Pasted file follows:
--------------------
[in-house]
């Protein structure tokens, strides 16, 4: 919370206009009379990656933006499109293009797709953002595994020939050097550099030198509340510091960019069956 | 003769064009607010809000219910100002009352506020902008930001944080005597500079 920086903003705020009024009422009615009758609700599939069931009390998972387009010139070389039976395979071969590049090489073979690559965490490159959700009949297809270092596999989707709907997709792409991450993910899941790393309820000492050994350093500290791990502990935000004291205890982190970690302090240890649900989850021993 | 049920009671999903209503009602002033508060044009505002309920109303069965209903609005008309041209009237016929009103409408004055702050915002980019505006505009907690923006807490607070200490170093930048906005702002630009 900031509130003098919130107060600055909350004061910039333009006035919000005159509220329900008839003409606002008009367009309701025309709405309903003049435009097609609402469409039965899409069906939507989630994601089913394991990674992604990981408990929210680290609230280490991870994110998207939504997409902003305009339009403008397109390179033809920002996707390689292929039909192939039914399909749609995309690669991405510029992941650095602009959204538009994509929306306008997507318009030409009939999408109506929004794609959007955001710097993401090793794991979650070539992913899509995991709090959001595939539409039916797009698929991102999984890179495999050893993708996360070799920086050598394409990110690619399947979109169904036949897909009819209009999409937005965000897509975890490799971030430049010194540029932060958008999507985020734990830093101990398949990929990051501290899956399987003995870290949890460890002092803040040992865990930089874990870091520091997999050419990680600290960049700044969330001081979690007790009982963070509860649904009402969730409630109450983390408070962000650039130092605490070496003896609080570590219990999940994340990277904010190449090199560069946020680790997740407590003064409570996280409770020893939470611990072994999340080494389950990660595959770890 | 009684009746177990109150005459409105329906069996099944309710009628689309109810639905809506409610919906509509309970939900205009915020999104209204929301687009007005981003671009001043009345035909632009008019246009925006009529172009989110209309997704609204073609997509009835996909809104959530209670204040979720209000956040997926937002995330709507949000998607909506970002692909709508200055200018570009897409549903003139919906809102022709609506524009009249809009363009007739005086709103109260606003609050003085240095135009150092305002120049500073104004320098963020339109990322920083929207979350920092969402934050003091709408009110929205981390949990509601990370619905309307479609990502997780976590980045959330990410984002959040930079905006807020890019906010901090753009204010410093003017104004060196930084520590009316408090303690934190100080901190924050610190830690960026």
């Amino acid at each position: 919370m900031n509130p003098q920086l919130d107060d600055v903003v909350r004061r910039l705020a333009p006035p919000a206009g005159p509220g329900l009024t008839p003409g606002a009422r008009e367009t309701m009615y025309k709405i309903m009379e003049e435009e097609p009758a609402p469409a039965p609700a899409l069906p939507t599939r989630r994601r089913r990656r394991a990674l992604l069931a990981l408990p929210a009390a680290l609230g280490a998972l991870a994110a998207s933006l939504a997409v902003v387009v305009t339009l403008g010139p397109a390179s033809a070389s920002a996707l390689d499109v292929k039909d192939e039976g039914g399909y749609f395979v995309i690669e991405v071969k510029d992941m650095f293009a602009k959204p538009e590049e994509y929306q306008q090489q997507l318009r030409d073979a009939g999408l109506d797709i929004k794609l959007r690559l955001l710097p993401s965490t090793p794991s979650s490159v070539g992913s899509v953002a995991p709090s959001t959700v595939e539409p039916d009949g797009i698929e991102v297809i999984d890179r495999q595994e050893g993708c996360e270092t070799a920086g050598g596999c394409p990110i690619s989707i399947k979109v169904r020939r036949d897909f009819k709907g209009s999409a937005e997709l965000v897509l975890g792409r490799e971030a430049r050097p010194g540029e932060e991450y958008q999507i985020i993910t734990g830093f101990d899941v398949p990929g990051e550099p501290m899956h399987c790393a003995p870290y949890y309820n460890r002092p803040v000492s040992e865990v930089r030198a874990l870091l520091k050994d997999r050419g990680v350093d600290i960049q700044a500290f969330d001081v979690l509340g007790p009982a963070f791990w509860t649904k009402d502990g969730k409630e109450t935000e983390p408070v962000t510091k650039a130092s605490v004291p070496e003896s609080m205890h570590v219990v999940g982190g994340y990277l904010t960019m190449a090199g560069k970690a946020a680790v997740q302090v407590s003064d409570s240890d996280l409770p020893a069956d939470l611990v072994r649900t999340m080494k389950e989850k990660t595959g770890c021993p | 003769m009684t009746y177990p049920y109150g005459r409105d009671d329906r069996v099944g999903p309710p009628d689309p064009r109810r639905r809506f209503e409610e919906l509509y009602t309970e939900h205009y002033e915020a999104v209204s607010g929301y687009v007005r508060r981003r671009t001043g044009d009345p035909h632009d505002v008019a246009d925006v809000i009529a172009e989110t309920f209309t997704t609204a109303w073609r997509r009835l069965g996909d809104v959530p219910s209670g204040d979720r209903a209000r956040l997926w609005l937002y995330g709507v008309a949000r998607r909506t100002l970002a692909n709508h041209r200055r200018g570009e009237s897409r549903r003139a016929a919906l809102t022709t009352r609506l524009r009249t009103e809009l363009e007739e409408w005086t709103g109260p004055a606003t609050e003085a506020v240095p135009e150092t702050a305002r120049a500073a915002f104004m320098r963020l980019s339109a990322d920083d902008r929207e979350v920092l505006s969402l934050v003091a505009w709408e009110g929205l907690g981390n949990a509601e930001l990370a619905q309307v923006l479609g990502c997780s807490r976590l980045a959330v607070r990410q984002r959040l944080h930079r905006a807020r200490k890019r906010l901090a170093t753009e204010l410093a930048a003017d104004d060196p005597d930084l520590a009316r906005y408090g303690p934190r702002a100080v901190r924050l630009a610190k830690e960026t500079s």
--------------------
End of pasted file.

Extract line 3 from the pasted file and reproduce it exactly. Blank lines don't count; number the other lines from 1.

């Amino acid at each position: 919370m900031n509130p003098q920086l919130d107060d600055v903003v909350r004061r910039l705020a333009p006035p919000a206009g005159p509220g329900l009024t008839p003409g606002a009422r008009e367009t309701m009615y025309k709405i309903m009379e003049e435009e097609p009758a609402p469409a039965p609700a899409l069906p939507t599939r989630r994601r089913r990656r394991a990674l992604l069931a990981l408990p929210a009390a680290l609230g280490a998972l991870a994110a998207s933006l939504a997409v902003v387009v305009t339009l403008g010139p397109a390179s033809a070389s920002a996707l390689d499109v292929k039909d192939e039976g039914g399909y749609f395979v995309i690669e991405v071969k510029d992941m650095f293009a602009k959204p538009e590049e994509y929306q306008q090489q997507l318009r030409d073979a009939g999408l109506d797709i929004k794609l959007r690559l955001l710097p993401s965490t090793p794991s979650s490159v070539g992913s899509v953002a995991p709090s959001t959700v595939e539409p039916d009949g797009i698929e991102v297809i999984d890179r495999q595994e050893g993708c996360e270092t070799a920086g050598g596999c394409p990110i690619s989707i399947k979109v169904r020939r036949d897909f009819k709907g209009s999409a937005e997709l965000v897509l975890g792409r490799e971030a430049r050097p010194g540029e932060e991450y958008q999507i985020i993910t734990g830093f101990d899941v398949p990929g990051e550099p501290m899956h399987c790393a003995p870290y949890y309820n460890r002092p803040v000492s040992e865990v930089r030198a874990l870091l520091k050994d997999r050419g990680v350093d600290i960049q700044a500290f969330d001081v979690l509340g007790p009982a963070f791990w509860t649904k009402d502990g969730k409630e109450t935000e983390p408070v962000t510091k650039a130092s605490v004291p070496e003896s609080m205890h570590v219990v999940g982190g994340y990277l904010t960019m190449a090199g560069k970690a946020a680790v997740q302090v407590s003064d409570s240890d996280l409770p020893a069956d939470l611990v072994r649900t999340m080494k389950e989850k990660t595959g770890c021993p | 003769m009684t009746y177990p049920y109150g005459r409105d009671d329906r069996v099944g999903p309710p009628d689309p064009r109810r639905r809506f209503e409610e919906l509509y009602t309970e939900h205009y002033e915020a999104v209204s607010g929301y687009v007005r508060r981003r671009t001043g044009d009345p035909h632009d505002v008019a246009d925006v809000i009529a172009e989110t309920f209309t997704t609204a109303w073609r997509r009835l069965g996909d809104v959530p219910s209670g204040d979720r209903a209000r956040l997926w609005l937002y995330g709507v008309a949000r998607r909506t100002l970002a692909n709508h041209r200055r200018g570009e009237s897409r549903r003139a016929a919906l809102t022709t009352r609506l524009r009249t009103e809009l363009e007739e409408w005086t709103g109260p004055a606003t609050e003085a506020v240095p135009e150092t702050a305002r120049a500073a915002f104004m320098r963020l980019s339109a990322d920083d902008r929207e979350v920092l505006s969402l934050v003091a505009w709408e009110g929205l907690g981390n949990a509601e930001l990370a619905q309307v923006l479609g990502c997780s807490r976590l980045a959330v607070r990410q984002r959040l944080h930079r905006a807020r200490k890019r906010l901090a170093t753009e204010l410093a930048a003017d104004d060196p005597d930084l520590a009316r906005y408090g303690p934190r702002a100080v901190r924050l630009a610190k830690e960026t500079s």